Saint Peter's Square
Dear Brothers and Sisters,
With the traditional Rite of Ashes last Wednesday we entered Lent, a season of conversion and penance in preparation for Easter. The Church who is mother and teacher calls all her members to renew themselves in spirit and to turn once again with determination to God, renouncing pride and selfishness, to live in love. This Year of Faith Lent is a favourable time for rediscovering faith in God as the basic criterion for our life and for the life of the Church. This always means a struggle, a spiritual combat, because the spirit of evil is naturally opposed to our sanctification and seeks to make us stray from God’s path. For this reason the Gospel of Jesus’ temptations in the wilderness is proclaimed every year on the First Sunday of Lent.
Indeed, after receiving the “investiture” as Messiah — “Annointed” with the Holy Spirit at the baptism in the Jordan — Jesus was led into the wilderness by the Spirit himself to be tempted by the devil. At the beginning of his public ministry, Jesus had to unmask himself and reject the false images of the Messiah which the tempter was suggesting to him. Yet these temptations are also false images of man that threaten to ensnare our conscience, in the guise of suitable, effective and even good proposals. The Evangelists Matthew and Luke present three temptations of Jesus that differ slightly, but only in their order. Their essential core is always the exploitation of God for our own interests, giving preference to success or to material possessions. The tempter is cunning. He does not directly impel us towards evil but rather towards a false good, making us believe that the true realities are power and everything that satisfies our primary needs. In this way God becomes secondary, he is reduced to a means; in short, he becomes unreal, he no longer counts, he disappears. Ultimately, in temptation faith is at stake because God is at stake. At the crucial moments in life but also, as can be seen at every moment, we stand at a crossroads: do we want to follow our own ego or God? Our individual interests or the true Good, to follow what is really good?
As the Fathers of the Church teach us, the temptations are part of Jesus’ “descent” into our human condition, into the abyss of sin and its consequences; a “descent” that Jesus made to the end, even to death on the Cross and to the hell of extreme remoteness from God. In this way he is the hand that God stretches out to man, to the lost sheep, to bring him back to safety. As St Augustine teaches, Jesus took the temptations from us to give us his victory (cf. Enarr. in Psalmos, 60, 3: pl 36, 724).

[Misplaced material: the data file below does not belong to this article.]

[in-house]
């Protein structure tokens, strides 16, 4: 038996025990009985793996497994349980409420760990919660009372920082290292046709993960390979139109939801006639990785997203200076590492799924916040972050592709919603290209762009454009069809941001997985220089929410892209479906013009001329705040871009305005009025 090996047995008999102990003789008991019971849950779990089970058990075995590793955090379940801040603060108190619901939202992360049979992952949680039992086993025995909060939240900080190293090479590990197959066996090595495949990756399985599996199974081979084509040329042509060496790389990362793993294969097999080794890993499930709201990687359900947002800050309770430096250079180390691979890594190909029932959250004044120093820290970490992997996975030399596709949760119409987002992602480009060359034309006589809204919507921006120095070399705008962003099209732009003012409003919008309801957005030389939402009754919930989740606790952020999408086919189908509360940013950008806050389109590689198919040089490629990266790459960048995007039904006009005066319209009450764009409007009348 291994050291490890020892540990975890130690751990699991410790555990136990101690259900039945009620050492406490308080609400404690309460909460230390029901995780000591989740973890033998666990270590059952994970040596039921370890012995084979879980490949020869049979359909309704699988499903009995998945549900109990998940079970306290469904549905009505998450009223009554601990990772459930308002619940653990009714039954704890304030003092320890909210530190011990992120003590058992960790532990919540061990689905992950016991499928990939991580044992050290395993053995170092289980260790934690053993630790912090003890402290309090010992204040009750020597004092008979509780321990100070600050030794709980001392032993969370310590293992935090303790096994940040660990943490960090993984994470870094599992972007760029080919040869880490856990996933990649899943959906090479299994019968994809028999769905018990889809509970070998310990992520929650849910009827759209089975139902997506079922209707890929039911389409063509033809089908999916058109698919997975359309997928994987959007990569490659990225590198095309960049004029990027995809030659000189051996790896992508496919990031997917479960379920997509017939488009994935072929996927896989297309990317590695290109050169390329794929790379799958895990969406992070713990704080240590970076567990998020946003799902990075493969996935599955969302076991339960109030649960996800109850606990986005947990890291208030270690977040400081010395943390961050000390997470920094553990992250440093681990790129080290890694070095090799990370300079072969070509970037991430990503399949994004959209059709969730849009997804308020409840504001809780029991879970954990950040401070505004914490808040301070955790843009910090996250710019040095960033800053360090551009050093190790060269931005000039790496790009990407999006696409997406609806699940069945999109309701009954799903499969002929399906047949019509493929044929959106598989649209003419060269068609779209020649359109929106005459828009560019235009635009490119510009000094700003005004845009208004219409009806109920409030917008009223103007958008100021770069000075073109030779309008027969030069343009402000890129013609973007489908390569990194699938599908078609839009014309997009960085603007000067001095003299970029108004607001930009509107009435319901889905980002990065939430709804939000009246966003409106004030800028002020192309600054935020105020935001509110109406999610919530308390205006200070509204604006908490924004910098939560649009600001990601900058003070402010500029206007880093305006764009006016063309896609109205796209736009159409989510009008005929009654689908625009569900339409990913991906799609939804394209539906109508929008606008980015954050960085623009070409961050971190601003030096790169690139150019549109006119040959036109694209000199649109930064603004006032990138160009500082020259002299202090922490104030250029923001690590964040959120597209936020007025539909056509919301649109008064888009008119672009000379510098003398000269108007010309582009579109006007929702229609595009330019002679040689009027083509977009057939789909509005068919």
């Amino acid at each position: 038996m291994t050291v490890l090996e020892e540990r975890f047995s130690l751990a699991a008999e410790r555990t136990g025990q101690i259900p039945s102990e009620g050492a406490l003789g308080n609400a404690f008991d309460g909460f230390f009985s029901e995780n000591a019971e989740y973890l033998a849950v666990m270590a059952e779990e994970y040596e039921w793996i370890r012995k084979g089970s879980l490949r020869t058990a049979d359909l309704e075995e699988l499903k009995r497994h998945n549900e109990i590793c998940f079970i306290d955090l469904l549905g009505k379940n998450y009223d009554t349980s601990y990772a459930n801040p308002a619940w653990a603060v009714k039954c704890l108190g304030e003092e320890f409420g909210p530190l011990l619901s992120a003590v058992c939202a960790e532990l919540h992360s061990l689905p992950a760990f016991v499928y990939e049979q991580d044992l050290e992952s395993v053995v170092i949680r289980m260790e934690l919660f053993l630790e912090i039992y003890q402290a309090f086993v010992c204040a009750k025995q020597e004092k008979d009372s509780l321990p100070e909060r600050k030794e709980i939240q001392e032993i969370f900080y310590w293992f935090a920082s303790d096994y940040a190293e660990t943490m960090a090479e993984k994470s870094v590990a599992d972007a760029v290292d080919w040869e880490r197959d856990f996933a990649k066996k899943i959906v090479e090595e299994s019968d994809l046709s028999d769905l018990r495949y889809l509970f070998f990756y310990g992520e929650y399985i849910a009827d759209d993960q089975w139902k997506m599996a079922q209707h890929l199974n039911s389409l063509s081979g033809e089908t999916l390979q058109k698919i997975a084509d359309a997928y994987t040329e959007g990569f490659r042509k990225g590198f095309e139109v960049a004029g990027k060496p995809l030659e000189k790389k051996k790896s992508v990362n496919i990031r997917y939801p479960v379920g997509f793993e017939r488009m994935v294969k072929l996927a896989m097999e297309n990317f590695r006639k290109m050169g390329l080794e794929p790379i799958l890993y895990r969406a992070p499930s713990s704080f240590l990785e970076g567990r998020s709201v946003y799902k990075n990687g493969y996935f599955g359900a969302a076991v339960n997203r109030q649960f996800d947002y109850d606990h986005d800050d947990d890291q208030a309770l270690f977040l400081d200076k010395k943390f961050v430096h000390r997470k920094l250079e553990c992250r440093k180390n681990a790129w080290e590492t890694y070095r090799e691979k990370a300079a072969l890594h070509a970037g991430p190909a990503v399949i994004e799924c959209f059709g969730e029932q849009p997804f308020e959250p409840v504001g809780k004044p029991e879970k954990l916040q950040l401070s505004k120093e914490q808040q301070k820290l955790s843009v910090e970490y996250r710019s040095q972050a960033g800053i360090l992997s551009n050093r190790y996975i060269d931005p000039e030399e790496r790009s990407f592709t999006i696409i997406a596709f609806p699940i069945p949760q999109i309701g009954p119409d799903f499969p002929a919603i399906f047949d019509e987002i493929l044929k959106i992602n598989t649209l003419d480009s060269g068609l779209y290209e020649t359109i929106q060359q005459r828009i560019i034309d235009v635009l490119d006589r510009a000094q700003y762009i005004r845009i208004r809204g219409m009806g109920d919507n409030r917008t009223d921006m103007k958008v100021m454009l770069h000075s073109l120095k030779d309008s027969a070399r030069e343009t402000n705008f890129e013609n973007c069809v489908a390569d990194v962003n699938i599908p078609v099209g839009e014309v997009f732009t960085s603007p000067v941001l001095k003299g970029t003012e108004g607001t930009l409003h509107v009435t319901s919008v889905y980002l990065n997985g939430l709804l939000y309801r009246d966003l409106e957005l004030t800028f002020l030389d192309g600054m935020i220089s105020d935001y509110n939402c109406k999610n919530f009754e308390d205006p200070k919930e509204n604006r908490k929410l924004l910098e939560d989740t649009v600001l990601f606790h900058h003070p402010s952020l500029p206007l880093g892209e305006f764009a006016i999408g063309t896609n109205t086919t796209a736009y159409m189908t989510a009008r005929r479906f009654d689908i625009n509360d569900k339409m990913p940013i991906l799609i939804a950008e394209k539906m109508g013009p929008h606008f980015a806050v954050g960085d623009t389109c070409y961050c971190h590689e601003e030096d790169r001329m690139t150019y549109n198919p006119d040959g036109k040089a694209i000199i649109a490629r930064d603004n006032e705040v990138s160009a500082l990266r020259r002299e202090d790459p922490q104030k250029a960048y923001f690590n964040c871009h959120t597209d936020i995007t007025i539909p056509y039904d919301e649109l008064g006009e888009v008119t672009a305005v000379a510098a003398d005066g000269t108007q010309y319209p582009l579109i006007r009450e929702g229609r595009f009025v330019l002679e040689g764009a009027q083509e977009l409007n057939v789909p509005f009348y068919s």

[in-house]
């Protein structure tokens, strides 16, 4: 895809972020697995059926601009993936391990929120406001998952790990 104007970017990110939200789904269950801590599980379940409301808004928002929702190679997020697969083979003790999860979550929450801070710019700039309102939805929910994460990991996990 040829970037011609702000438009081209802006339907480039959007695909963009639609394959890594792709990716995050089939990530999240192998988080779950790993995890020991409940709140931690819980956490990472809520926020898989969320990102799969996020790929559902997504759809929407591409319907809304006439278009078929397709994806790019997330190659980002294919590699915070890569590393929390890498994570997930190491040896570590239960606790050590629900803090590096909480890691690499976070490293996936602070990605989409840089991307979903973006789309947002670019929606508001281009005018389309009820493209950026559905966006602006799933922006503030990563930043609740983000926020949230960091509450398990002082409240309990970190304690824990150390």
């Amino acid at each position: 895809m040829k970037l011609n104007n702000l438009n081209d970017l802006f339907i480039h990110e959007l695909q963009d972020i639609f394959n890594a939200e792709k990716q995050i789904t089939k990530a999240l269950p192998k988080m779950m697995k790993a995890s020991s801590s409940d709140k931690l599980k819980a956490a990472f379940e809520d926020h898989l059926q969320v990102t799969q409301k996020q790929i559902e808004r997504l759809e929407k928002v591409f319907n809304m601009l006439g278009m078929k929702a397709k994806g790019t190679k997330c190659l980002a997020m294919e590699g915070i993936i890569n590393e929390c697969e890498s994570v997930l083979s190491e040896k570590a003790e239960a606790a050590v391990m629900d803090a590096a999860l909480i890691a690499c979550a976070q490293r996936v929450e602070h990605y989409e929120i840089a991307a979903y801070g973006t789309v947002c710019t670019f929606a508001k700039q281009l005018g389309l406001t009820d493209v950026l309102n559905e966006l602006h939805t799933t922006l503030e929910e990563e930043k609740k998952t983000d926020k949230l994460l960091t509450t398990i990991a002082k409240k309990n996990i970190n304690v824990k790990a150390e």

Therefore let us not be afraid either of facing the battle against the spirit of evil: the important thing is to fight it with him, with Christ, the Conqueror. And to be with him let us turn to his Mother, Mary; let us call on her with filial trust in the hour of trial and she will make us feel the powerful presence of her divine Son, so that we can reject temptations with Christ’s word and thus put God back at the centre of our life.
After the Angelus:
I thank you all! I greet all the English-speaking visitors and pilgrims present for today’s Angelus. Today we contemplate Christ in the desert, fasting, praying, and being tempted. As we begin our Lenten journey, we join him and we ask him to give us strength to fight our weaknesses. Let me also thank you for the prayers and support you have shown me in these days. May God bless all of you!
I wish you all a good Sunday and a good Lenten journey. The week of the Spiritual Exercises begins this evening: let us remain united in prayer. I wish everyone a good week. Many thanks!
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